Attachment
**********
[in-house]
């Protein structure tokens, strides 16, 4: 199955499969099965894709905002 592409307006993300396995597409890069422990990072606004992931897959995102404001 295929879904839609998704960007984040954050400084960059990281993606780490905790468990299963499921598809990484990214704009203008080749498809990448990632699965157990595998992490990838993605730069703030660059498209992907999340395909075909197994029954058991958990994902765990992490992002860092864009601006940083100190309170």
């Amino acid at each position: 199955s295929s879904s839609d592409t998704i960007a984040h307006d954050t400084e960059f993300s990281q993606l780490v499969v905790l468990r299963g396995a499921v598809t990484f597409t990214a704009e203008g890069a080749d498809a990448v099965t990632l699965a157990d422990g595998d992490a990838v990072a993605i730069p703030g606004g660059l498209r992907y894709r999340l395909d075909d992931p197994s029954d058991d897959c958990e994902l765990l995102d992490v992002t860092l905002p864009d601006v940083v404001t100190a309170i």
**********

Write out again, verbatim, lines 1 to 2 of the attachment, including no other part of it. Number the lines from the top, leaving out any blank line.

[in-house]
């Protein structure tokens, strides 16, 4: 199955499969099965894709905002 592409307006993300396995597409890069422990990072606004992931897959995102404001 295929879904839609998704960007984040954050400084960059990281993606780490905790468990299963499921598809990484990214704009203008080749498809990448990632699965157990595998992490990838993605730069703030660059498209992907999340395909075909197994029954058991958990994902765990992490992002860092864009601006940083100190309170």